There is an interesting subset of men that has evolved in our feminized social environment over the past 60+ years. I can’t quite refer to them as Betas since that seems too broad, and though Roissy’s initial coining of the term “Herb” (as in ‘herbivorous’) seems useful, these ‘men’ are something belonging to that set, but actively embracing and advocating for the feminine imperative. “Vichy Males” is probably a good starting point; men who are so invested in the conditioning of the feminine imperative that, unaware of how it affects their own interests as men, actively collaborate with and promote the feminine imperative’s social reengineering of masculinity.
These ‘men’ are not the oblivious blue-pill guys that the manosphere takes efforts to unplug from the feminine Matrix. They are the advocates of gender realignment, the male feminists, the men whose perspective it is that a more “equal” society is one in which masculinity is redefined to better convenience the feminine imperative. These are the ‘men’ who emphatically define “healthy masculinity” in a feminine framework where the results of testosterone and all of the innate traits that make one male are character flaws that disturb a feminine defined ‘equality’.
For the better part, Vichy Males are more or less oblivious to the feminine imperative that’s conditioned them. Whether this is a willful denial or simple indifferent ignorance is debatable, but in either case these men take the identification schema of Beta Game to the logical extreme. In some instances I’m certain the most successful amongst them make a livable wage from their dependent feminist evangelism (the feminine imperative rewards only the most Alpha-like crusaders who tow the feminist line), but for most, their advocacy is really an extreme form of identification-for-intimacy Game. In a world of White Knights, to seem unique requires a greater devotion to the feminine imperative.
I had originally intended to use The Frisky’s most recent ‘feminizing boys’ article as my example for today’s post. It certainly raised the hackles of a few commenters from yesterday’s Chauvinism post, but unfortunately it’s too easy a target – it’s an incomplete beginning that doesn’t show the inevitable result of the feminization of boys. Women are encouraged to teach boys to be more like girls, teach them to pee sitting down, embrace their emotionality, cry on demand, and basically act less like little boys have an innate knack for, etc., but this is only half the picture. Those boys grow up into the gender-confused feminized men women later despise.
For the other half of the picture I present to you the most recent gender-fare from (once again) The Atlantic – The End of Violent, Simplistic, Macho Masculinity. Kudos to The Atlantic for its gender neutrality in allowing a Vichy Male like Thomas Page McBee to join the ranks of Kate Bollick, Hannah Rosin and Sandra Tsing Loh for their monthly serving of feminist triumphalism. McBee and his male-apologist sympathizers are the end result of “teaching boys to be feminists.”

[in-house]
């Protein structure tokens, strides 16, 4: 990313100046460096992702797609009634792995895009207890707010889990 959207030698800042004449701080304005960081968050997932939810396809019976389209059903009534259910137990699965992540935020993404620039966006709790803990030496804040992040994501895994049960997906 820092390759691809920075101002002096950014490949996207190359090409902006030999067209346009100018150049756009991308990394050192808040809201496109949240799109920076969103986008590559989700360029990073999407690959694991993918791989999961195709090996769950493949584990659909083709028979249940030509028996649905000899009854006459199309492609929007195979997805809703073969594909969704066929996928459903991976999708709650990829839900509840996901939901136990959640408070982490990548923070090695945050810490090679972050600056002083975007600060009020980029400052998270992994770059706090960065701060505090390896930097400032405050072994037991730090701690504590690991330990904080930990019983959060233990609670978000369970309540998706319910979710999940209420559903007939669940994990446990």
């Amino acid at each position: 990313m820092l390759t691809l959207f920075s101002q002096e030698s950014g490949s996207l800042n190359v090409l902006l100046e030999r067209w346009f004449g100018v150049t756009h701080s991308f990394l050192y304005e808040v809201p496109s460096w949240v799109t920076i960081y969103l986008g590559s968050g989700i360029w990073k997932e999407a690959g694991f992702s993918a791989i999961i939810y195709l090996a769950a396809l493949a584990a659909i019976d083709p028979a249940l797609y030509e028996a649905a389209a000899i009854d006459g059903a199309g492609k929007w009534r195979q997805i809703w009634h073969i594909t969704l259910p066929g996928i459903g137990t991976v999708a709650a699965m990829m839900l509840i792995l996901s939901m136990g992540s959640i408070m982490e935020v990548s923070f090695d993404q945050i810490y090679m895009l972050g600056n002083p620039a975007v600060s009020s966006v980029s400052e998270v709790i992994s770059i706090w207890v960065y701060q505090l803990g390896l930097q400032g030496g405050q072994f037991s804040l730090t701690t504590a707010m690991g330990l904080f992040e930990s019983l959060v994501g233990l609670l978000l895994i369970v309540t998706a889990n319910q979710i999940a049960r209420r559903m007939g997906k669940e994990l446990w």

While McBee is barking up the Hugo Schwyzer tree, this article reads like an exposé into the mental reasoning of a fully feminized Vichy Male. It’s more or less what I’ve come to expect from masculine apologists but I thought I would highlight the parts of it that give us an insight into the conditioning of the feminine imperative.
From the opening sentence we get an overview of how the Vichy Male’s perspective aligns with his feminine assimilation.
Boys aren’t supposed to do a lot of things: show fear or pain, compassion or tenderness; but of course men feel a full range of emotions, whether we’re “supposed to” or not.
There’s never a question about the dynamic of boy’s / men’s expectations of restraining their emotionality. The main presumption that the feminine imperative indoctrinates in its adherents is that gender is a social construct, and as such the “supposed to” aspect of this assertion is really a presumed societal expectation. Not even an afterthought is given to the idea that perhaps men aren’t wired for emotions in the same way as women. This of course might give pause to the idea of a blank-slate people-are-people equalism so the imperative conditions those questions away from any critical analysis.
However, even if this were the case, and gender was a social construct, might there have been a good reason that boys were taught in the past to suppress their emotionality and rely more on rationalism and determination to endure pain? Perhaps it led to better, more pragmatic decision making? Again, these are question the imperative can’t afford to have concrete answers for.
The other is more personal. I know that if you are a man, you’re reading this with awareness or resistance, that how you interpret these men says a lot about the type of man you are. It’s easy to pretend to be objective, to describe a movement as if I’m not invested in its outcome, but as I researched this story I realized that I couldn’t tell the truth without exposing all of it: healthy masculinity as a sea-change, and why I want my own counter-narrative to be part of the turning tide.